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November is national adoption month. It’s not as widely recognized or talked about or commemorated as a lot of other ‘theme’ months, sadly, but it’s national adoption month none-the-less and it should definitely be celebrated!
Adoption has touched families in so many ways; from birthparents in the family, foster parents, foster kids, and of course adopted children–both domestic and international. And it means something different to everyone involved. We have had an open domestic adoption with our daughters birth mom’s family since we brought our daughter home from the hospital at two days old. Georgia, our daughter, is now four and a half. And so often we get the question, “What does that really mean? An open adoption?” A natural curiosity exists, even trepidation and doubt that an arrangement like we have could really work.
I’ve had people express concern that a competition of sorts will surface in regards to who will get my daughter’s attention as she gets older, who she’ll want to spend time with, how she’ll satisfy her curiosity when it comes to her beginnings and ultimately that she’ll become something that is vied over between us and her birth family. I understand those fears; I had them before we entered into an open adoption, and even now sometimes…I’ll hear a story on the news, read something, have a very difficult question posed to me, observe another adoption experience from a distance that makes me uncomfortable, or let baseless doubt creep in. But I have trained myself to squelch those momentary hesitations. Because……they all stem from situations that don’t match with what we’ve built, they are the antithesis of what open adoption means to me…….and to Georgia’s birth family……..so I don’t operate within those parameters. I operate within my own definition of ‘open adoption.’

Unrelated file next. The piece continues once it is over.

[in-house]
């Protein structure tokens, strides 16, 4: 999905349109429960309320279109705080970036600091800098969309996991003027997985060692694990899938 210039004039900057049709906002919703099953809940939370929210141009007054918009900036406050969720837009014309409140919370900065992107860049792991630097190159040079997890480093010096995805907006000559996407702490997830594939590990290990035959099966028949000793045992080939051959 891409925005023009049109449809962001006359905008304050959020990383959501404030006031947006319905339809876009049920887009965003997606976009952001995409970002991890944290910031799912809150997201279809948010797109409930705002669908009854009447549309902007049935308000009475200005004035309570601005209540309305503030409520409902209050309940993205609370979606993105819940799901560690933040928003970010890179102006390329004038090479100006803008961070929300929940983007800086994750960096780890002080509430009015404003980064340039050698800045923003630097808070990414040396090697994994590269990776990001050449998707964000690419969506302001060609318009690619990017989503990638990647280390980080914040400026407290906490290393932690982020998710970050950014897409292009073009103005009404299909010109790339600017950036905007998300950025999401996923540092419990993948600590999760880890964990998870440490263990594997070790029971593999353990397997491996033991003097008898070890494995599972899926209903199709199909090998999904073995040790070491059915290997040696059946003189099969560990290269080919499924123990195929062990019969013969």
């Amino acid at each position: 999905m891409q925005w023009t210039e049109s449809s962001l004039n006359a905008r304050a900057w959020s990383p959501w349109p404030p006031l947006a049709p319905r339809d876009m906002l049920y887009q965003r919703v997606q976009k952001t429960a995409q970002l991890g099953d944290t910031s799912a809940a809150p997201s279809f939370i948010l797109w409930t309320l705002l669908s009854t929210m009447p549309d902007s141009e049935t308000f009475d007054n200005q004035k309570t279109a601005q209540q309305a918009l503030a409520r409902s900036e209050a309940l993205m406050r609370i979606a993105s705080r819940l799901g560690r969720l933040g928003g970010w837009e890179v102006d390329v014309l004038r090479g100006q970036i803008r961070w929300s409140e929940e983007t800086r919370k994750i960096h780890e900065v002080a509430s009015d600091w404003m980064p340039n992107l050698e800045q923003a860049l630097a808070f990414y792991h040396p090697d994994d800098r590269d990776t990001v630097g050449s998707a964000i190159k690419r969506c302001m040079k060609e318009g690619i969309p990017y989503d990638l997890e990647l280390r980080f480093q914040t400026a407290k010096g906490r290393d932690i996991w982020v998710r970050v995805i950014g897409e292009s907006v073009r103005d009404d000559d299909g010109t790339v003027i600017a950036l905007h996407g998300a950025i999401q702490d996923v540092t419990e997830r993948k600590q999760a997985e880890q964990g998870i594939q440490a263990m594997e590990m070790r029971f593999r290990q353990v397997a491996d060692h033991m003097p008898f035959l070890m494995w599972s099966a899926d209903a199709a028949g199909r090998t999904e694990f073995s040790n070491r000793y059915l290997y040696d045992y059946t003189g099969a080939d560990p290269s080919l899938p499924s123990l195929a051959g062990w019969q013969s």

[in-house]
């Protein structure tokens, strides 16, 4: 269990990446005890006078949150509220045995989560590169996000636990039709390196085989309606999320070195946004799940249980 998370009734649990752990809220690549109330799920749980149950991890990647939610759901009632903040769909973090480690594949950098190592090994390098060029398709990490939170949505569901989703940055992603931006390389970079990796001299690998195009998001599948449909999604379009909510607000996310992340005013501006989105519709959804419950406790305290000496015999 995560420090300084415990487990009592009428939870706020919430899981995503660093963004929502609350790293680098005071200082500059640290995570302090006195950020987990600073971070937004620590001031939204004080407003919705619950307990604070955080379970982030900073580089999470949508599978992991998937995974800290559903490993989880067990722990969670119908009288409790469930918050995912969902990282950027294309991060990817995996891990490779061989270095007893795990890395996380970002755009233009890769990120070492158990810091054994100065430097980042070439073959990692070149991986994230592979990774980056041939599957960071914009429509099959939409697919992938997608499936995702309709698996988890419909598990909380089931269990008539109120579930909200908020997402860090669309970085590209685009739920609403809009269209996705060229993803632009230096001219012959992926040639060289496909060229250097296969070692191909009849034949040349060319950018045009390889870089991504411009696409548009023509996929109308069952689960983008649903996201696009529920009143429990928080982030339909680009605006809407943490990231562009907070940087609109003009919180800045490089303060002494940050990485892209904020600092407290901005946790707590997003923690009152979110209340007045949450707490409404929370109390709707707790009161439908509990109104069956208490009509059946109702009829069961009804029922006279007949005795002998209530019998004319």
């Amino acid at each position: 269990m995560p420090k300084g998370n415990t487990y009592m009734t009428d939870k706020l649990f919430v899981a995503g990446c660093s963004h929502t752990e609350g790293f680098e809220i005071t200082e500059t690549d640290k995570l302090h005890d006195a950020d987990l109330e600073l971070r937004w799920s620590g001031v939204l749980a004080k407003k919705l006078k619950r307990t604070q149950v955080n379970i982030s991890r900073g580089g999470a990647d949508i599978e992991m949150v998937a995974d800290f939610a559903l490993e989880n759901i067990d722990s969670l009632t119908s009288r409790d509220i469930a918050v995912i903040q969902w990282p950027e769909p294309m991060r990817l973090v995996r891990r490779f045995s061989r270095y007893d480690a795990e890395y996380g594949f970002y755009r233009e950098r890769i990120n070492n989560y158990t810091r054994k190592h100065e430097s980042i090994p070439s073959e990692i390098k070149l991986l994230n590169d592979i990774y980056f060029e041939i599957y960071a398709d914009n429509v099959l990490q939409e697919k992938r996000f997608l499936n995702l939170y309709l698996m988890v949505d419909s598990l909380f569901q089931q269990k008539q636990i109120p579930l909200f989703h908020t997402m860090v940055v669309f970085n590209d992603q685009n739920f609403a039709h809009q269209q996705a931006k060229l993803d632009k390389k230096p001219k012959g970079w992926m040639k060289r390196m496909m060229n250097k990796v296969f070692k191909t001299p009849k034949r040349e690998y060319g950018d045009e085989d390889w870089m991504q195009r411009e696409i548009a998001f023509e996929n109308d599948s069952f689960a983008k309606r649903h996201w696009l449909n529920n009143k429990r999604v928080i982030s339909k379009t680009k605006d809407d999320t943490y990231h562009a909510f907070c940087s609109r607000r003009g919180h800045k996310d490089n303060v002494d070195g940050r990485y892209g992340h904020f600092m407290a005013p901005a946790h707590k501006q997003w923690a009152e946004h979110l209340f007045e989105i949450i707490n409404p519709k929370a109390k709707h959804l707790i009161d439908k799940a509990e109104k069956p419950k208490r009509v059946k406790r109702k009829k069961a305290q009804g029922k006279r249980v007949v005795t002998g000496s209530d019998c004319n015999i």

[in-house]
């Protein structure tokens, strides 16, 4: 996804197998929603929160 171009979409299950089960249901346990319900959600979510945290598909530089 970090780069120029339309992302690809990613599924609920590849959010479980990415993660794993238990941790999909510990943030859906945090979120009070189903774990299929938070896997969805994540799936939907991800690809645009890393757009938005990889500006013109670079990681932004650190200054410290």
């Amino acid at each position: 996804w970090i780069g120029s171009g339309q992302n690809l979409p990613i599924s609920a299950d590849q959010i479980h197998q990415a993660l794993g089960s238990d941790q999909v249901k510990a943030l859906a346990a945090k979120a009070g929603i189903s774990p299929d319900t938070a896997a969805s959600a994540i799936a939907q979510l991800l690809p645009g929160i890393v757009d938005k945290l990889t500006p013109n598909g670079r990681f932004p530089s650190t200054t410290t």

I believe open adoption is……….
honest. There are no secrets or mysteries. My daughter will always know where she came from, who loves her (we all do!), what we’re all like, what it’s like to spend time together, and how she is who she is because of all of us. I’m not saying that everything will always be easy as she gets older–but there will never be musings on her part about who her birth family is. Open adoption seeks to prevent fantasies and animosities because a relationship has always existed.
I believe open adoption is…………
fluid. We can’t create a one and done definition of open adoption. It changes as children and parents grow and move through different phases of life and we need to be okay with that. Just like many things in life have an ebb and flow……relationships within open adoption may experience that same trend. It’s to be expected.
I believe open adoption is……………
a bond. Our kids should not be put in a position to side with one part of their family over another; their adoptive family or their birth family. Our children should be the bond that brings two families together. Not because we place that responsibility on our kids but because as people who love these kids like crazy we should provide an environment in which they can thrive and relax in the fact that they won’t have to choose who gets their attention.
I believe open adoption is…………
different for every family. For some people open adoption is an organized series of visits throughout a year. For some it’s pictures and an occasional visit. For some it’s an extended family that gets together as often as possible. It’s different. Based on every situation.
And these four quick thoughts aren’t exhaustive for me. They’re just the surface.
I am thankful every day that we have an open adoption with my daughters birth mom and family. She loves them. She trusts them. She talks about them. She is proud to tell people about them. And she is secure and confident and proud of who she is and where she came from.
Tubing last summer. From L-R….Me, Georgia, and her birth-mom Tarah.
Happy National Adoption Month! How have you been touched by adoption?
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